MARKETS & INVESTING, STOCKS | Staff Reporter, China

All’s not lost for Chinese stocks, says HSBC

There’s still a way to boost investor confidence.

Although the Chinese stock market has been off to a bad start in 2016, a report by HSBC noted that all is not yet lost for battered A-shares.

"The stock market's difficult start to the year has raised concerns among investors, with state intervention in the A-share market attracting criticism that the authorities are standing in the way of further market-oriented reforms. But we don't think it is time to be overly bearish on China. While it is easy to talk about the doctrine of free markets, it is much harder to strike the right balance between reform, development and stability, which is what China is striving for," HSBC said. 

HSBC expects the volatility spike to be temporary. The report noted that leverage has come down sharply, while sentiment and liquidity has improved because of state intervention.

"We expect the supply of new shares to be kept in check and many reform measures in the pipeline are positive catalysts," said HSBC.

Here's more from HSBC:

Having said that there is no doubt that state intervention has come at a price - an estimated RMB2trn to intervene in the A-share market and a decline of over USD500bn in foreign exchange reserves over the past six quarters.

However, the reality is that it would not have been possible to deleverage the domestic equity market in a couple of months without state intervention - as happened last year - given the leverage in the form of margin financing, OTC financing and equity swaps, which peaked around RMB6trn in June.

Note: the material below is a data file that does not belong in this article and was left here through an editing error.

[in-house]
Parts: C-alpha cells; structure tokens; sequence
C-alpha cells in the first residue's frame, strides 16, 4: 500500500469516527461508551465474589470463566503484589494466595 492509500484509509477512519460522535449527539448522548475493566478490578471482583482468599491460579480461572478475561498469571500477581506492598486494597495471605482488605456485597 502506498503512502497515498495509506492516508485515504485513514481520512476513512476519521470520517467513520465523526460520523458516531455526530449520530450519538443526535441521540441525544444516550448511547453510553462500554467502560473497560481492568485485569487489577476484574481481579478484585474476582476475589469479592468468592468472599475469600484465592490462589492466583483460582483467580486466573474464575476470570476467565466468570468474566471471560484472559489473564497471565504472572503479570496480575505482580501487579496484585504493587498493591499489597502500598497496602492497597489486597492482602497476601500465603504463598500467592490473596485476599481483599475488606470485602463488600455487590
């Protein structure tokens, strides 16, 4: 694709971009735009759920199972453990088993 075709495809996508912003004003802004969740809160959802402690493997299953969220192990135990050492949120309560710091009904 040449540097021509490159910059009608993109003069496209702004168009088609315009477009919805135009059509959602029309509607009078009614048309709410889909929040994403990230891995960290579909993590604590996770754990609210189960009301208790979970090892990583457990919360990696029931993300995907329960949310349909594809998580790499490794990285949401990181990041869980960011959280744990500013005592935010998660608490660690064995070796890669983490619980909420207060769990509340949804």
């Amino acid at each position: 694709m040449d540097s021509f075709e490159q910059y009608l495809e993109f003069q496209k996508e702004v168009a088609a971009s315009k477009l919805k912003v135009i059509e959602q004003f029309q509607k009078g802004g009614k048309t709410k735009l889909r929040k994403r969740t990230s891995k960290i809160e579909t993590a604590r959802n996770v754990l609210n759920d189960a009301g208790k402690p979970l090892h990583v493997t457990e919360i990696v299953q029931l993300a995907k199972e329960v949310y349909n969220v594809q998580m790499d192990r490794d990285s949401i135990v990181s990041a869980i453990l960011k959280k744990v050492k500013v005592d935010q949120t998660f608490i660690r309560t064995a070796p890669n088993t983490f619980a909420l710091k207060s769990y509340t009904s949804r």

Volatility on the SHCOMP and ChiNext index is back to pre-crash levels, helped by lower leverage and efforts to build a robust institutional framework. Market liquidity and sentiment have also improved. For instance, the number of new individual A-share accounts being opened has tripled and the percentage of active trading accounts has also doubled from recent lows. More importantly, Chinese leaders have responded to crisis by reaffirming the financial reform agenda announced in November.

For instance, Beijing has promised to improve co-operation and co-ordination among financial regulators, further promote the two-way opening up of the capital markets and eventually abolish the quota system for investing in securities inside and outside the country. Lastly, the IPO registration reform trial will launch in March and the Strategic Emerging Board will be rolled out in Shanghai this year.

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